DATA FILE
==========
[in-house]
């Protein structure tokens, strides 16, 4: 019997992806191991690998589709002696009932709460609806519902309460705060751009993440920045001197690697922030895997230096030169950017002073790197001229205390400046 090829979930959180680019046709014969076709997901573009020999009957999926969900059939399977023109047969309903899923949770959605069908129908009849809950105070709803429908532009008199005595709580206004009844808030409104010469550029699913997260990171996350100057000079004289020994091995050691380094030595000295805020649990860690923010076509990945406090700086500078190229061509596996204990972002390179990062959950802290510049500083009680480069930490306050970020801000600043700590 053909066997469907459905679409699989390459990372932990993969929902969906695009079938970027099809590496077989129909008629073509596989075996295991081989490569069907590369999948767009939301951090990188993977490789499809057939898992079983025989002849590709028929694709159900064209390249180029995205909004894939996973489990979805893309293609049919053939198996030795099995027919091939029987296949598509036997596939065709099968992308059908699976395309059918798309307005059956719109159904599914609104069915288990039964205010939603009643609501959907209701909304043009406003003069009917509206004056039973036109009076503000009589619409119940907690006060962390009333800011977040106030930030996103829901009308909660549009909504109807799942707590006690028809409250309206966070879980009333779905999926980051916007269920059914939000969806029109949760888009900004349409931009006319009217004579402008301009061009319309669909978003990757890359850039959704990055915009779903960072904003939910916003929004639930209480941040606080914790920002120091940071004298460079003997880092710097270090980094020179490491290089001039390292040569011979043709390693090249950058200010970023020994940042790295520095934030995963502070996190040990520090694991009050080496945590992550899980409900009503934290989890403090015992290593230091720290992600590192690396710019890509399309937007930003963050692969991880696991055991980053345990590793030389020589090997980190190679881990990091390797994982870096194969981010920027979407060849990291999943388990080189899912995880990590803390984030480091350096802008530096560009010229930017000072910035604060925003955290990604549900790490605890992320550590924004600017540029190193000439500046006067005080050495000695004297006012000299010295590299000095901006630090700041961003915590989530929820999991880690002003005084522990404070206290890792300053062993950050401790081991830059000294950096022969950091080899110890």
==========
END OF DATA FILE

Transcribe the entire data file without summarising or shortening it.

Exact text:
[in-house]
């Protein structure tokens, strides 16, 4: 019997992806191991690998589709002696009932709460609806519902309460705060751009993440920045001197690697922030895997230096030169950017002073790197001229205390400046 090829979930959180680019046709014969076709997901573009020999009957999926969900059939399977023109047969309903899923949770959605069908129908009849809950105070709803429908532009008199005595709580206004009844808030409104010469550029699913997260990171996350100057000079004289020994091995050691380094030595000295805020649990860690923010076509990945406090700086500078190229061509596996204990972002390179990062959950802290510049500083009680480069930490306050970020801000600043700590 053909066997469907459905679409699989390459990372932990993969929902969906695009079938970027099809590496077989129909008629073509596989075996295991081989490569069907590369999948767009939301951090990188993977490789499809057939898992079983025989002849590709028929694709159900064209390249180029995205909004894939996973489990979805893309293609049919053939198996030795099995027919091939029987296949598509036997596939065709099968992308059908699976395309059918798309307005059956719109159904599914609104069915288990039964205010939603009643609501959907209701909304043009406003003069009917509206004056039973036109009076503000009589619409119940907690006060962390009333800011977040106030930030996103829901009308909660549009909504109807799942707590006690028809409250309206966070879980009333779905999926980051916007269920059914939000969806029109949760888009900004349409931009006319009217004579402008301009061009319309669909978003990757890359850039959704990055915009779903960072904003939910916003929004639930209480941040606080914790920002120091940071004298460079003997880092710097270090980094020179490491290089001039390292040569011979043709390693090249950058200010970023020994940042790295520095934030995963502070996190040990520090694991009050080496945590992550899980409900009503934290989890403090015992290593230091720290992600590192690396710019890509399309937007930003963050692969991880696991055991980053345990590793030389020589090997980190190679881990990091390797994982870096194969981010920027979407060849990291999943388990080189899912995880990590803390984030480091350096802008530096560009010229930017000072910035604060925003955290990604549900790490605890992320550590924004600017540029190193000439500046006067005080050495000695004297006012000299010295590299000095901006630090700041961003915590989530929820999991880690002003005084522990404070206290890792300053062993950050401790081991830059000294950096022969950091080899110890």